The “Fuzzy” Concept of Welfare: Conflicting Views on the Welfare System in America

Almost two-thirds (64%) of Americans believe that many low-income individuals receiving aid from the government are just looking for a free handout. The same Reuters/Ipsos tracking survey indicates that two thirds (65%) of Americans also believe that most of the low-income individuals who receive aid from the government deserve the assistance. How do we reconcile these conflicting view points?

The relationship between Americans and the welfare system is a complicated one. The welfare system ranges from well-known programs such as Social Security and Medicare to programs that are less well-known and specialize in education, food assistance, and additional cash benefits for low-income households or individuals. For many Americans, the concept of welfare is a “fuzzy” concept that it difficult to understand (and to poll on), while for current recipients or those awaiting assistance, it is a concrete reality. Polling on these types of “fuzzy” issues is especially complex because people tend to be less informed and aware of the dynamics at play, which often yields the type of conflicting opinions our survey has captured.

The United States government has always wrestled with the best way to confront welfare. Many critics claim that a welfare system creates dependency on the state and a burden for taxpayers, while others claim that a strong welfare system is a necessity for society and should continue to grow. While a small number are extremely vocal on the subject of welfare, the numbers mentioned previously show that the average American has a less concrete view of welfare that falls somewhere in between the ends of this attitudinal spectrum.

While roughly two-thirds of the public believe that welfare recipients are both looking for a handout and deserve the assistance that they receive, this is not to say that there are not differences between demographic groups. Those with incomes over $75,000 are more likely to believe that those who receive assistance are looking for a handout and less likely to believe that those recipients are deserving of the assistance that they receive (see table below). Younger people aged 18-24 are much more likely to believe that recipients deserve the assistance they receive, compared with those aged 25-34 (78% vs. 63%). When broken down by sex, men and women answered roughly the same.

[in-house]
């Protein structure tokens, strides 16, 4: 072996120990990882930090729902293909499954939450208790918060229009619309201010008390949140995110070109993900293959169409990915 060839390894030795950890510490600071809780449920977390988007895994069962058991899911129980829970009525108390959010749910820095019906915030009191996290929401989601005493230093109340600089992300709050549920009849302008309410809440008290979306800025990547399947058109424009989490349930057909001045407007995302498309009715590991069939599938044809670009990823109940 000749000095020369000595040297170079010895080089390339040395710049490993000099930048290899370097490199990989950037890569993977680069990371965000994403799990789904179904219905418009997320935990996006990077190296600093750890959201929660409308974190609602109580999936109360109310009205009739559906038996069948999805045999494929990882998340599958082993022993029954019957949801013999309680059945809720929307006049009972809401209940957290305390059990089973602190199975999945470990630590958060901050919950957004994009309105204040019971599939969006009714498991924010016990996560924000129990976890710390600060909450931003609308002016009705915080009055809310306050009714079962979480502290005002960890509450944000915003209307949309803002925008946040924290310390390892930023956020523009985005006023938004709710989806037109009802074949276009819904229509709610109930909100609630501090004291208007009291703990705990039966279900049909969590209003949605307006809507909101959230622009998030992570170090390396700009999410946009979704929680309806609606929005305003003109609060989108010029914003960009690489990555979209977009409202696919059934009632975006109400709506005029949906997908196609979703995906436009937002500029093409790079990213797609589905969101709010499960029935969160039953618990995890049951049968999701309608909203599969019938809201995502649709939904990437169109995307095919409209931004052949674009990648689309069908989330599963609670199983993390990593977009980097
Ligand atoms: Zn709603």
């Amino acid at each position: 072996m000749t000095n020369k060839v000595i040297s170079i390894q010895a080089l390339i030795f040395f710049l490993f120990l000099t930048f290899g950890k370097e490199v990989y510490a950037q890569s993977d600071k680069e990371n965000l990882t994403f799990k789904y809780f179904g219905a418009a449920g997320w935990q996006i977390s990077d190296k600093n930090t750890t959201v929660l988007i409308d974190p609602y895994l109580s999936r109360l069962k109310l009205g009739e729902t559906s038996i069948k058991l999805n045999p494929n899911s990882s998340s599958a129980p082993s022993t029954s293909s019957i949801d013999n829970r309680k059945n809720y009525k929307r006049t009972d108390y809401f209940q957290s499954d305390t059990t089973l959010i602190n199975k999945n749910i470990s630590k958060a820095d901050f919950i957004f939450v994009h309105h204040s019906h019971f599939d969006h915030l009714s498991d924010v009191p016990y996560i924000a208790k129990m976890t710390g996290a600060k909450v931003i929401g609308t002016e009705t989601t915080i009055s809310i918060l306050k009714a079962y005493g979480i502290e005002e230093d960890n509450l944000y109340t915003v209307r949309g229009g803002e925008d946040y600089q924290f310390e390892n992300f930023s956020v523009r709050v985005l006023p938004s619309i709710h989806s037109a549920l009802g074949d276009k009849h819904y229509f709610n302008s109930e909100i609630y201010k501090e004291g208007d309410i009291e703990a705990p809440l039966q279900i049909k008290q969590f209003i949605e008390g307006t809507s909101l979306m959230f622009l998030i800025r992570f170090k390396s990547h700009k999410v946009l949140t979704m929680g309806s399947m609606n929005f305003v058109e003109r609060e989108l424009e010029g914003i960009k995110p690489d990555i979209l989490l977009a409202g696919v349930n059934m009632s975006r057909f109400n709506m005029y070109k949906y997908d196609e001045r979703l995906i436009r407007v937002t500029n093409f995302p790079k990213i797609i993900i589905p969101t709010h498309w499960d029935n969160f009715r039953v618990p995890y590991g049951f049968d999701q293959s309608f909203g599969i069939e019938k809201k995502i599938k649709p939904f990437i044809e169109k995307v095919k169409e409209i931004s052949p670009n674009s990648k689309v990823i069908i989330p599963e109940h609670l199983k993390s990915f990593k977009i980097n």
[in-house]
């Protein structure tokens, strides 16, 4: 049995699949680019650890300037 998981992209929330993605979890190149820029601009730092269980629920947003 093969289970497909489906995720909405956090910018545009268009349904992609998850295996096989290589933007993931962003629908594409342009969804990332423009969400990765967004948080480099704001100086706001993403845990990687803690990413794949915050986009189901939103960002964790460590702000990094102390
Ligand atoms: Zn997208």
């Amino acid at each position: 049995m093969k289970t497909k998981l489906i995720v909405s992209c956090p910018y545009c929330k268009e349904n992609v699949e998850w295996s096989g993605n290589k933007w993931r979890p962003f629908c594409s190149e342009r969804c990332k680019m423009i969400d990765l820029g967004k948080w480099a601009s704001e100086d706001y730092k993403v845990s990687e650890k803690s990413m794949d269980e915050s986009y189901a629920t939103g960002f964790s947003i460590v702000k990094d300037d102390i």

% Agree

(Strongly/Somewhat Agree)

All

Under $25,000

Between $25,000 to $74,999

Over $75,000

Age 18-24

Age 25-34

Most poor people who receive aid from the government deserve the assistance they receive

65%

79%

62%

60%

78%

63%

Many poor people receiving aid from the government are just looking for a free handout

64%

59%

63%

76%

53%

73%

Middle of the road solutions have long been heralded as the true way of American politics, and welfare is no exception. However, while almost all Americans have direct experience of, for example, paying taxes, far fewer have direct interactions with the welfare system. This yields a situation of both low information (most people don’t understand the details of how the welfare system works) and low salience (welfare is not a relevant issue for most unless you are a recipient). The result of this dynamic is a conflicting set of attitudes, yielding survey data showing what appears to be opinions that cannot be reconciled. Clearly, further exploration of these attitudes is warranted. This is the first in a series of blogs.